Albacore fishing Westport usually catch these fish on liver bait and on jigs. The jigs are trolled behind the boat until they take the jig. Then the boat will drift while the visiting angler plays the albacore tuna that is caught on the jig. The visiting anglers who aren’t fishing for albacore tuna using a jig can fish for albacore tuna using light fishing tackle and a live anchovy for bait, while the albacore tuna that was caught on the jig is being played. The live anchovy bait will be placed on a single hook very carefully with little or no weight and will then be spooled freely out into the water until the albacore tuna strikes. Albacore tuna that are caught on live bait have a considerable amount of stamina that makes the battle last a long time and they are especially tenacious fighters that make them extremely fun to catch.
The State Department and the NMFS (National Marine Fishing Service) committed , on the international level, not to increase the fishing efforts in the United States above the current level, although there is currently, there is no bag limit on albacore tuna. The West Coast states are trying to determine if there should be bag limits on albacore tuna fishing in the future in order to prevent overfishing. California and Washington are currently considering bag limits for albacore tuna for their respective states while Oregon currently has an albacore bag limit of 25 fish. Westport albacore fishing believes in these laws. In order to fish for albacore tuna, a recreational fishing license is required. This requirement started in 2006. Visiting anglers can buy a multiple day stamp, a combination stamp, or a saltwater fishing license.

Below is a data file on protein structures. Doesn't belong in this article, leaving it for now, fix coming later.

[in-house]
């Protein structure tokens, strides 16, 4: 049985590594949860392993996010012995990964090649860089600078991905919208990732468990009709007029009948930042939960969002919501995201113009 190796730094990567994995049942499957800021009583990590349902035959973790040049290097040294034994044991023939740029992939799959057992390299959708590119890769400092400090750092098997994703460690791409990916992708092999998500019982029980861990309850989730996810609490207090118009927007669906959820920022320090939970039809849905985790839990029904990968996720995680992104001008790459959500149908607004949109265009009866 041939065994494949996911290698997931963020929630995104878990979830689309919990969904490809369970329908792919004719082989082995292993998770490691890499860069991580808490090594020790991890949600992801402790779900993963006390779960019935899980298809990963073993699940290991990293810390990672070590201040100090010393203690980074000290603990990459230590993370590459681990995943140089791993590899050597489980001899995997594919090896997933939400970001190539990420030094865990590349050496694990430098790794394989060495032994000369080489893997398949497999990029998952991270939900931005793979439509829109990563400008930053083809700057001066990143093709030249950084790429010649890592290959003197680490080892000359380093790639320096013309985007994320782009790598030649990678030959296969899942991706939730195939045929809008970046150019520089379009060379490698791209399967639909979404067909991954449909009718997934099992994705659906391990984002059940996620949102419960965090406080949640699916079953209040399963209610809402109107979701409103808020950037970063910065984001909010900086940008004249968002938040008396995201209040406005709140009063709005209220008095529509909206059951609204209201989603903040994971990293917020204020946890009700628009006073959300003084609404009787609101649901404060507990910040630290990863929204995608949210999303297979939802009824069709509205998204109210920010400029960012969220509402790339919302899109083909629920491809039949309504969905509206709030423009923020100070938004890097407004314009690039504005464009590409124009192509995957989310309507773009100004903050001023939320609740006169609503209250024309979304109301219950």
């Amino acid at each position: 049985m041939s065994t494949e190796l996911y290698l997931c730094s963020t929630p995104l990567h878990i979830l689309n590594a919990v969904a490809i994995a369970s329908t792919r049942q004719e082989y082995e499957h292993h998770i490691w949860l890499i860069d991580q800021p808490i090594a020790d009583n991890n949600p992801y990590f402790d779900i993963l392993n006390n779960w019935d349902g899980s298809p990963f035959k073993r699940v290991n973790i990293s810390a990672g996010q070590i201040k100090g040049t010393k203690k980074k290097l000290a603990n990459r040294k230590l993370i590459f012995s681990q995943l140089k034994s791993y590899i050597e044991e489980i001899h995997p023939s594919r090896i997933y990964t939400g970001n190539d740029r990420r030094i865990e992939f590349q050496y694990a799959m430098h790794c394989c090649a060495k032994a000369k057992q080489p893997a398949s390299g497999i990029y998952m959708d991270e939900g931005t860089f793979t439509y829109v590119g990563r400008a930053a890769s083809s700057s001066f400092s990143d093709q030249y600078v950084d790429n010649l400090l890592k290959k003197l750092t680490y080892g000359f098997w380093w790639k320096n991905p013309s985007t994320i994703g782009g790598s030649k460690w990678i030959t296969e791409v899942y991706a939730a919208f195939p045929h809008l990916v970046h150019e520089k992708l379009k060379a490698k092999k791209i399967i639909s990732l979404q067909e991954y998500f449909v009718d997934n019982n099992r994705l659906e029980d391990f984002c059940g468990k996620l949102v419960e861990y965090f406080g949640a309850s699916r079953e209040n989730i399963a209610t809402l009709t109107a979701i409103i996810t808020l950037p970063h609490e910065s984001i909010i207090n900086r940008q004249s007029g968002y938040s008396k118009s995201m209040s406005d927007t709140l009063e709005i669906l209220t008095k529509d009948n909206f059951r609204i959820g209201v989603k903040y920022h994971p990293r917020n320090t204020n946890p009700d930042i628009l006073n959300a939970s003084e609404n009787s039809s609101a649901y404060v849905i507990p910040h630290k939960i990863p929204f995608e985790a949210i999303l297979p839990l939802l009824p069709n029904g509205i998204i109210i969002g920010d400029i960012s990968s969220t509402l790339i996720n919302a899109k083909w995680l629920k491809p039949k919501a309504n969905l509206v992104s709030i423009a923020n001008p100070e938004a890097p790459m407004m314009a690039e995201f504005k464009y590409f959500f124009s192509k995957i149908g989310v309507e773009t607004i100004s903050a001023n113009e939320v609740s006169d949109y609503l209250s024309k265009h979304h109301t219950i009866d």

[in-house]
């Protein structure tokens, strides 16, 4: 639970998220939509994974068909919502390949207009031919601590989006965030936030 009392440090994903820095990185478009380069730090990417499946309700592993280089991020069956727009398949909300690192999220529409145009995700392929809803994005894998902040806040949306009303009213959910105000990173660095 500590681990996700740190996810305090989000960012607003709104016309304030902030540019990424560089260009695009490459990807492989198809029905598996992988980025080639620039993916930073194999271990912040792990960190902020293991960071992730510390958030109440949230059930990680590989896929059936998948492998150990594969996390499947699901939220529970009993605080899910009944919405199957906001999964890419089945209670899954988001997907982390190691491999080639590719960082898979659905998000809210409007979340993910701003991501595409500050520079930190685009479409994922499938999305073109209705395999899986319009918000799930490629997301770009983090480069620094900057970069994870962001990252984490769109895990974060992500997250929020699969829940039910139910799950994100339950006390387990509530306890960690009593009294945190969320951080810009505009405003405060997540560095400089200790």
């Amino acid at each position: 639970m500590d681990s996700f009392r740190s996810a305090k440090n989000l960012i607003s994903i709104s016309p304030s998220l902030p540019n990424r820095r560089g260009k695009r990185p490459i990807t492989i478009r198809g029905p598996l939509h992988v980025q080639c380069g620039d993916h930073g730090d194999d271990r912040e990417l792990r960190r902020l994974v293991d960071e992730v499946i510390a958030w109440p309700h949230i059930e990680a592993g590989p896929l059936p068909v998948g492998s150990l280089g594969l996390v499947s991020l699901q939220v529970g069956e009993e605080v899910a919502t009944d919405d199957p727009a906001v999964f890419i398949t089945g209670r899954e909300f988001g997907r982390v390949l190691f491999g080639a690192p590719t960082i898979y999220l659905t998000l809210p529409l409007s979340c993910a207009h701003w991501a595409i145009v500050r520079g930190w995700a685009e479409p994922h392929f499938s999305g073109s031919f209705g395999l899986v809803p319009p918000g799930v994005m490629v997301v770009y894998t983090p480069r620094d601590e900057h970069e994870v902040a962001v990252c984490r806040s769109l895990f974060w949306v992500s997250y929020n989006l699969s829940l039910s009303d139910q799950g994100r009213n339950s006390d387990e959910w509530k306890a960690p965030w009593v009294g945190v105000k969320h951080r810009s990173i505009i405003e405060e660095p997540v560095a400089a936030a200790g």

Between 2001 and 2005, the average catch for each recreational angler was 8.4 albacore tuna per angler, according to the OSP (Ocean Sampling Program) published by the Washington Department of Fish and Wildlife that collected real data. During this same period of time, 53 albacore tuna per angler was the highest recorded catch. However, it is uncommon for a one angler to catch more than 23 albacore tuna. Westport albacore fishing averages between 10 and 20 albacore tuna per angler.
Approximately 27% of the total recreational albacore tuna catch on the entire coast is caught off of the coast of Washington. Oregon catches about 12% of the sport albacore tuna and California catches about 61% of the sport albacore tuna.
Most of this recreational catch is landed by Westport albacore fishing. Only about 10% of the albacore tuna catch occurred in Ilwaco, while 88% of the sport albacore tuna occurred in Westport in 2005. Although, there were some years that their catch of albacore tuna was less than 1%, the North Coast, such as La Push and Neah Bay, made up 2% of the recreational catch of albacore tuna in 2005.
On the Washington coast, the recreational albacore tuna catches in Washington is a matter of private anglers versus charter boat anglers. The fact is that those anglers who choose not to charter a boat, or private anglers, make up approximately 20% of the total anglers and usually don’t catch as many albacore tuna per angler as the charter anglers. Charter anglers averaged 9.6 albacore tuna per angler between 2001 and 2005, while private anglers only averaged 3.2 albacore tuna per angler during the same time period.
Westport albacore fishing on the Washington coast is becoming more popular every year. A total of 7,416 albacore tuna were caught by 884 anglers in 2000. However, 13,163 albacore tuna were caught by 1,509 anglers in 2005. The average catch per angler in 2000 was 8.4 albacore tuna while the average catch of albacore tuna per angler was 13.1 in 2001. The average catch of albacore tuna per angler was back down to 8.7 by 2005.